|Cedar apple rust on Juniperus virginiana|
Our established fruit trees, which were already mature when we acquired the property, consist of three apples, only one of which we are sure of its progeny, (Red delicious) and two pear trees almost certainly Bartlett's, Oh, and one branch on an almost dead Peach tree which produced one peach and then promptly gave up the ghost, to be grubbed out and replaced by an Atlas cedar at the the north east corner of the orchard. And, while not being productive of edible fruit, the Cedrus Atlantica, will with its majestic growth, nevertheless, feed the soul.
|Fruiting Quince Cydonia oblonga|
By removing the Eastern red cedars, we've been able to expand our choice of fruit trees within the orchard and ornamental flowering trees without. Plants within the Rose (Rosaceae) family, of which apples are one, are susceptible to Cedar apple rust. Of these, the ones grown primarily for their edible fruit include Apples, Pears, Peaches, Plums, Apricots, Nectarines, Cherries, Blackberries, Raspberries, Strawberries and Quince (Cydonia oblonga),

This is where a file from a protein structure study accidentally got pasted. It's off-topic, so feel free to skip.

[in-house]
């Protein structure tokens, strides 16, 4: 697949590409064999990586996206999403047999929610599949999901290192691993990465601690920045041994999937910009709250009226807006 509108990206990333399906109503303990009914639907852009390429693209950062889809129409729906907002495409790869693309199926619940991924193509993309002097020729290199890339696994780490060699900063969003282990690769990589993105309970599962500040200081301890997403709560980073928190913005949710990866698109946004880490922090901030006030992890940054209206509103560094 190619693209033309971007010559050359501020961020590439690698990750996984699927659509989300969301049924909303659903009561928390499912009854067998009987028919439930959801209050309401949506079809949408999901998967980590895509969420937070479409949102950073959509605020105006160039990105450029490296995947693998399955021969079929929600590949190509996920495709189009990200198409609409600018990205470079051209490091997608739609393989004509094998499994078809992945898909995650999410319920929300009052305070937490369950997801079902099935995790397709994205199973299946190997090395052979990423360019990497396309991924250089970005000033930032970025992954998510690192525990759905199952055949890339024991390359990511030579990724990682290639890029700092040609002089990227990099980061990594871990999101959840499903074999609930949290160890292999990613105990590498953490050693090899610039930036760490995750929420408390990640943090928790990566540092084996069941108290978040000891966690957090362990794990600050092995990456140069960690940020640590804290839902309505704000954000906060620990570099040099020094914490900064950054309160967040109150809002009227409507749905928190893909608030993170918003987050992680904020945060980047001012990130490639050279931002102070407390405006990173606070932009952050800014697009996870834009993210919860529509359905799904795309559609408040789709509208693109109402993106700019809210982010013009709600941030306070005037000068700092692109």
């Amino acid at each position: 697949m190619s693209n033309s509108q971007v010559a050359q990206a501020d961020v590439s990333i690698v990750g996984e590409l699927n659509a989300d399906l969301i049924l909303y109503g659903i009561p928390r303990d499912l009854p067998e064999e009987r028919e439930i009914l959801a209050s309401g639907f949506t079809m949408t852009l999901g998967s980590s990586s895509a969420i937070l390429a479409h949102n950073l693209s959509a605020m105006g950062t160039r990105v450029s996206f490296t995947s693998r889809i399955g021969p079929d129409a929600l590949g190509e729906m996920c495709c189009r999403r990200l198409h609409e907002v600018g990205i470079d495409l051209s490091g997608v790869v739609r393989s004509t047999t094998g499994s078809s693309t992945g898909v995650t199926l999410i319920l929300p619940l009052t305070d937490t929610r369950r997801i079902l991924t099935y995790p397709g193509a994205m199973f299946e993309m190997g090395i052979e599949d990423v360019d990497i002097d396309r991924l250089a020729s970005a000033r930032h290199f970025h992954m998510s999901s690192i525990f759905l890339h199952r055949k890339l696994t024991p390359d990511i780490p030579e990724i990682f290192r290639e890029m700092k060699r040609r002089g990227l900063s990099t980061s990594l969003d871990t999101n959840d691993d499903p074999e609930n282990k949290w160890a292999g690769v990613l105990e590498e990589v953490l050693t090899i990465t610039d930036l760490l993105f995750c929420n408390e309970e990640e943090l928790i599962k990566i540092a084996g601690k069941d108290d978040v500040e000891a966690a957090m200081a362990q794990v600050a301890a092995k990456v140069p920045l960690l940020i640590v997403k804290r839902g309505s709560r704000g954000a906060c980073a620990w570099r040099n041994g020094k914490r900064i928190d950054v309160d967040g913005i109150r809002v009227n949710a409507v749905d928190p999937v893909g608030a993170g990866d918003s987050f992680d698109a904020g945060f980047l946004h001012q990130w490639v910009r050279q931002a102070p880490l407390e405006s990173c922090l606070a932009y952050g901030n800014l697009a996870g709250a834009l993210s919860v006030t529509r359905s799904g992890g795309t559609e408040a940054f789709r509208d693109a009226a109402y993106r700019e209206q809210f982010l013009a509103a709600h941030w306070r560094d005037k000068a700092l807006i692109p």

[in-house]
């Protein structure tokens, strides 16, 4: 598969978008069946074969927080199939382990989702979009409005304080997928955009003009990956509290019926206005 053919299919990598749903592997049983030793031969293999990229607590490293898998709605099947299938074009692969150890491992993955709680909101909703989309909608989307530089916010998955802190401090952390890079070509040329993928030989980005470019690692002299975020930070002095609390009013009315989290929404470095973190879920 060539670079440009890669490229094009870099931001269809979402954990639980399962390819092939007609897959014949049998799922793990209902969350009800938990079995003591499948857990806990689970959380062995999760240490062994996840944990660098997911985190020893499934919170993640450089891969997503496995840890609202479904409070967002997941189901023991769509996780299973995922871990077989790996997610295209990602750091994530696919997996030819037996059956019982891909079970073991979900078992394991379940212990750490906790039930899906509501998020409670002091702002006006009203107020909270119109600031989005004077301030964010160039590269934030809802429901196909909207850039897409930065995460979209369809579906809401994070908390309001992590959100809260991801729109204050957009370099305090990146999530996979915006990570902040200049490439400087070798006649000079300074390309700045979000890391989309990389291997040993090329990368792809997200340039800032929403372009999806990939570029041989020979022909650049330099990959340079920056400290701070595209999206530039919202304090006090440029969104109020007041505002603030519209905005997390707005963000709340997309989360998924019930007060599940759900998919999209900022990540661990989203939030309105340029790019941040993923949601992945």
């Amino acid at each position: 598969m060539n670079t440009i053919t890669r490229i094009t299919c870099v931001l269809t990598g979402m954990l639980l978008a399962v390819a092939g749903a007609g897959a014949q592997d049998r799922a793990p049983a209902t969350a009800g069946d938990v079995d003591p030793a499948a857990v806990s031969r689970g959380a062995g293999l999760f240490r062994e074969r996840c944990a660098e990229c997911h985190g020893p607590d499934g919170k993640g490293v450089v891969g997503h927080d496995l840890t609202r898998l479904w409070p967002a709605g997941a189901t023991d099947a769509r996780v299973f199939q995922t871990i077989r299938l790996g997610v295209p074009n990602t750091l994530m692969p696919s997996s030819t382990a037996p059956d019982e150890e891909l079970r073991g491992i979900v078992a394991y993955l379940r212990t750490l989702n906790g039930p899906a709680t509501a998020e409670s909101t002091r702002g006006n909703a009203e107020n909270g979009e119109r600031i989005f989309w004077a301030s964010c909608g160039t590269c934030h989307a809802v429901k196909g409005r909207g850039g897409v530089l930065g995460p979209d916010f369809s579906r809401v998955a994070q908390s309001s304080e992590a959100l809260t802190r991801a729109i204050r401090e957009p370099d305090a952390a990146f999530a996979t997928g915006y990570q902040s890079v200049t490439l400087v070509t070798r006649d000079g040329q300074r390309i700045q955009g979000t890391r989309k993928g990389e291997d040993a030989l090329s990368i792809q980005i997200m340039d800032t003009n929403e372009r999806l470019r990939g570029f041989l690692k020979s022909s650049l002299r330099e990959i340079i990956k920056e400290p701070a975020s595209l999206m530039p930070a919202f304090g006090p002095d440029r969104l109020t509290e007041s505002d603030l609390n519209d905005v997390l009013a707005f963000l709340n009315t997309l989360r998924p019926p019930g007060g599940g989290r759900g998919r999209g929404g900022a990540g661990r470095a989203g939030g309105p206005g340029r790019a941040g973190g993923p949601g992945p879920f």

all of which we grow in our orchard and fruit garden, along with Persimmon, Mulberry, Blueberry, Gooseberry, Grape, and Currants (Black, Red and White).
Quince (Chaenomeles japonica, and others) the flowering shrub,is also in the Rose family and now happily grows in our flower gardens along with other Rose family members, Hawthorn, Serviceberry and of course the Rose itself in all its glorious guises.
|Flowering Quince Chaenomeles japonica|
I started this post with the intention of writing about the pruning of fruiting plants, ah well, next time.